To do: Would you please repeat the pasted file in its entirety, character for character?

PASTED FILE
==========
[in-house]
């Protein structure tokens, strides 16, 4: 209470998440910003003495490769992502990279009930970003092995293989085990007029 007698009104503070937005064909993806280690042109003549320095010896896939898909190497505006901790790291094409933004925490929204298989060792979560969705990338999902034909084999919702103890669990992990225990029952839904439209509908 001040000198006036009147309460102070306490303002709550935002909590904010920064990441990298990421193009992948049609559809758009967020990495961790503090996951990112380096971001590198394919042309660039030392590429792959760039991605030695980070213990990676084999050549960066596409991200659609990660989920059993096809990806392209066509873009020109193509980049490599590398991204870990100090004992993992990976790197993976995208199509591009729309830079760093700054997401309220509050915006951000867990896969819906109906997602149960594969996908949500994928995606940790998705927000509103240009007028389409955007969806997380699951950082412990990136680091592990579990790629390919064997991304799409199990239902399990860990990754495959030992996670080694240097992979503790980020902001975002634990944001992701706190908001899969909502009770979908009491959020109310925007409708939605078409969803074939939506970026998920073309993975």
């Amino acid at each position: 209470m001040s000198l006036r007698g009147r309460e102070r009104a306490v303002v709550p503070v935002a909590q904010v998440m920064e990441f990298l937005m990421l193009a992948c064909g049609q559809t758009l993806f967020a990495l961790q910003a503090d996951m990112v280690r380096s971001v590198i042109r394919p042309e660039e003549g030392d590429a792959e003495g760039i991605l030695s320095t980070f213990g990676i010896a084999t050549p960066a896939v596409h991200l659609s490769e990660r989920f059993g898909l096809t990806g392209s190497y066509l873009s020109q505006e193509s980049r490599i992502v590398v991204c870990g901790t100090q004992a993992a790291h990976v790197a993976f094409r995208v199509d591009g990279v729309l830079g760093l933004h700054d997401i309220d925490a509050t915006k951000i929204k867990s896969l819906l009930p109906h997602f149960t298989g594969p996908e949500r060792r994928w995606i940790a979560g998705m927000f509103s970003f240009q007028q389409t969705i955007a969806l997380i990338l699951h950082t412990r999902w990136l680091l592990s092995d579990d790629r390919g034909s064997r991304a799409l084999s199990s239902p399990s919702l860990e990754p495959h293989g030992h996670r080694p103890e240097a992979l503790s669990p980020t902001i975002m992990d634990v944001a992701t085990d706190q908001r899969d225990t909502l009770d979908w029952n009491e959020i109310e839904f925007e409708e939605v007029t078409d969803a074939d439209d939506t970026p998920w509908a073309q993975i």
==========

[in-house]
């Protein structure tokens, strides 16, 4: 209470998440910003003495490769992502990279009930970003092995293989085990007029 007698009104503070937005064909993806280690042109003549320095010896896939898909190497505006901790790291094409933004925490929204298989060792979560969705990338999902034909084999919702103890669990992990225990029952839904439209509908 001040000198006036009147309460102070306490303002709550935002909590904010920064990441990298990421193009992948049609559809758009967020990495961790503090996951990112380096971001590198394919042309660039030392590429792959760039991605030695980070213990990676084999050549960066596409991200659609990660989920059993096809990806392209066509873009020109193509980049490599590398991204870990100090004992993992990976790197993976995208199509591009729309830079760093700054997401309220509050915006951000867990896969819906109906997602149960594969996908949500994928995606940790998705927000509103240009007028389409955007969806997380699951950082412990990136680091592990579990790629390919064997991304799409199990239902399990860990990754495959030992996670080694240097992979503790980020902001975002634990944001992701706190908001899969909502009770979908009491959020109310925007409708939605078409969803074939939506970026998920073309993975």
């Amino acid at each position: 209470m001040s000198l006036r007698g009147r309460e102070r009104a306490v303002v709550p503070v935002a909590q904010v998440m920064e990441f990298l937005m990421l193009a992948c064909g049609q559809t758009l993806f967020a990495l961790q910003a503090d996951m990112v280690r380096s971001v590198i042109r394919p042309e660039e003549g030392d590429a792959e003495g760039i991605l030695s320095t980070f213990g990676i010896a084999t050549p960066a896939v596409h991200l659609s490769e990660r989920f059993g898909l096809t990806g392209s190497y066509l873009s020109q505006e193509s980049r490599i992502v590398v991204c870990g901790t100090q004992a993992a790291h990976v790197a993976f094409r995208v199509d591009g990279v729309l830079g760093l933004h700054d997401i309220d925490a509050t915006k951000i929204k867990s896969l819906l009930p109906h997602f149960t298989g594969p996908e949500r060792r994928w995606i940790a979560g998705m927000f509103s970003f240009q007028q389409t969705i955007a969806l997380i990338l699951h950082t412990r999902w990136l680091l592990s092995d579990d790629r390919g034909s064997r991304a799409l084999s199990s239902p399990s919702l860990e990754p495959h293989g030992h996670r080694p103890e240097a992979l503790s669990p980020t902001i975002m992990d634990v944001a992701t085990d706190q908001r899969d225990t909502l009770d979908w029952n009491e959020i109310e839904f925007e409708e939605v007029t078409d969803a074939d439209d939506t970026p998920w509908a073309q993975i």